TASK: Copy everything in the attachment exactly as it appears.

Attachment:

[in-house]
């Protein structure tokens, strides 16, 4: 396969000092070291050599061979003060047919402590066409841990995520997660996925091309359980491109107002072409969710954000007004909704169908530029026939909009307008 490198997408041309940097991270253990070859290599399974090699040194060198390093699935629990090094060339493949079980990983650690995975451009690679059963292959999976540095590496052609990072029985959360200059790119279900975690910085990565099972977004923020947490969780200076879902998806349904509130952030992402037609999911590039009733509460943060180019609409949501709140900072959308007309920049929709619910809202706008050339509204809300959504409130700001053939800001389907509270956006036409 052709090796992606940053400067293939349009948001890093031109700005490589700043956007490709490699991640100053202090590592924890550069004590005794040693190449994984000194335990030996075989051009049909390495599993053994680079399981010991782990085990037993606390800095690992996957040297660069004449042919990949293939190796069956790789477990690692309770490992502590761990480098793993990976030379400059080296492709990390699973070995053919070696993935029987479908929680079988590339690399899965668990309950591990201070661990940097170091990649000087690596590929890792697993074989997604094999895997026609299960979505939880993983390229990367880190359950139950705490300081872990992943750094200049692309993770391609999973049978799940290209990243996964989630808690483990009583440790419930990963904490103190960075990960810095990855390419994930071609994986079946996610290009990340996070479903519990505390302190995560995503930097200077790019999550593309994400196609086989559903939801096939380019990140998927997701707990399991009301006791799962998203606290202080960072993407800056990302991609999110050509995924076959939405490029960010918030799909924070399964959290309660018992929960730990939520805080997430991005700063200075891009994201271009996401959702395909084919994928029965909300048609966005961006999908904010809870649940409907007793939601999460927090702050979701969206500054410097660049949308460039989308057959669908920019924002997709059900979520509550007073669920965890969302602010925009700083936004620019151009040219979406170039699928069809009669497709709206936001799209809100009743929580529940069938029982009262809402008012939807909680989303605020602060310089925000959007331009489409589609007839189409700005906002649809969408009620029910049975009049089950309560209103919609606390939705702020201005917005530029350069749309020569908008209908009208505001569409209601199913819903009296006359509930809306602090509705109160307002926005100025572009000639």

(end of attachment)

[in-house]
């Protein structure tokens, strides 16, 4: 396969000092070291050599061979003060047919402590066409841990995520997660996925091309359980491109107002072409969710954000007004909704169908530029026939909009307008 490198997408041309940097991270253990070859290599399974090699040194060198390093699935629990090094060339493949079980990983650690995975451009690679059963292959999976540095590496052609990072029985959360200059790119279900975690910085990565099972977004923020947490969780200076879902998806349904509130952030992402037609999911590039009733509460943060180019609409949501709140900072959308007309920049929709619910809202706008050339509204809300959504409130700001053939800001389907509270956006036409 052709090796992606940053400067293939349009948001890093031109700005490589700043956007490709490699991640100053202090590592924890550069004590005794040693190449994984000194335990030996075989051009049909390495599993053994680079399981010991782990085990037993606390800095690992996957040297660069004449042919990949293939190796069956790789477990690692309770490992502590761990480098793993990976030379400059080296492709990390699973070995053919070696993935029987479908929680079988590339690399899965668990309950591990201070661990940097170091990649000087690596590929890792697993074989997604094999895997026609299960979505939880993983390229990367880190359950139950705490300081872990992943750094200049692309993770391609999973049978799940290209990243996964989630808690483990009583440790419930990963904490103190960075990960810095990855390419994930071609994986079946996610290009990340996070479903519990505390302190995560995503930097200077790019999550593309994400196609086989559903939801096939380019990140998927997701707990399991009301006791799962998203606290202080960072993407800056990302991609999110050509995924076959939405490029960010918030799909924070399964959290309660018992929960730990939520805080997430991005700063200075891009994201271009996401959702395909084919994928029965909300048609966005961006999908904010809870649940409907007793939601999460927090702050979701969206500054410097660049949308460039989308057959669908920019924002997709059900979520509550007073669920965890969302602010925009700083936004620019151009040219979406170039699928069809009669497709709206936001799209809100009743929580529940069938029982009262809402008012939807909680989303605020602060310089925000959007331009489409589609007839189409700005906002649809969408009620029910049975009049089950309560209103919609606390939705702020201005917005530029350069749309020569908008209908009208505001569409209601199913819903009296006359509930809306602090509705109160307002926005100025572009000639």